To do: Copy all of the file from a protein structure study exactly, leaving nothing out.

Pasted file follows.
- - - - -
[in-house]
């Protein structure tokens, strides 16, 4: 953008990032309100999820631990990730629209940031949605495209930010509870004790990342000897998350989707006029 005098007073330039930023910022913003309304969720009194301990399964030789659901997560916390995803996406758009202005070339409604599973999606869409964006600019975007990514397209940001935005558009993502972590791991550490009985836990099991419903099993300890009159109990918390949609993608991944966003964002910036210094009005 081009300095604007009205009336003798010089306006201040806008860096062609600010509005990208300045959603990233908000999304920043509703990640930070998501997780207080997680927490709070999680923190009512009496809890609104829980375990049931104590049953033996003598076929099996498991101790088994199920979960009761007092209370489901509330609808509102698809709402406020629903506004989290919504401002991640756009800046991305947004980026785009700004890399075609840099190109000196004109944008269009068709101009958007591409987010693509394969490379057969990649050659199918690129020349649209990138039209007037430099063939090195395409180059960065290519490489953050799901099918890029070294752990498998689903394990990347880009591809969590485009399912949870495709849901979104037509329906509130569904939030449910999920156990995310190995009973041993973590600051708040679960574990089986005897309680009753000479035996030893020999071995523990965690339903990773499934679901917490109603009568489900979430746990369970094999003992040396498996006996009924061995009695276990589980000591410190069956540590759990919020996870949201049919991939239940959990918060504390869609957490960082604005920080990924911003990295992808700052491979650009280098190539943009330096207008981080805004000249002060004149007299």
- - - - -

[in-house]
């Protein structure tokens, strides 16, 4: 953008990032309100999820631990990730629209940031949605495209930010509870004790990342000897998350989707006029 005098007073330039930023910022913003309304969720009194301990399964030789659901997560916390995803996406758009202005070339409604599973999606869409964006600019975007990514397209940001935005558009993502972590791991550490009985836990099991419903099993300890009159109990918390949609993608991944966003964002910036210094009005 081009300095604007009205009336003798010089306006201040806008860096062609600010509005990208300045959603990233908000999304920043509703990640930070998501997780207080997680927490709070999680923190009512009496809890609104829980375990049931104590049953033996003598076929099996498991101790088994199920979960009761007092209370489901509330609808509102698809709402406020629903506004989290919504401002991640756009800046991305947004980026785009700004890399075609840099190109000196004109944008269009068709101009958007591409987010693509394969490379057969990649050659199918690129020349649209990138039209007037430099063939090195395409180059960065290519490489953050799901099918890029070294752990498998689903394990990347880009591809969590485009399912949870495709849901979104037509329906509130569904939030449910999920156990995310190995009973041993973590600051708040679960574990089986005897309680009753000479035996030893020999071995523990965690339903990773499934679901917490109603009568489900979430746990369970094999003992040396498996006996009924061995009695276990589980000591410190069956540590759990919020996870949201049919991939239940959990918060504390869609957490960082604005920080990924911003990295992808700052491979650009280098190539943009330096207008981080805004000249002060004149007299």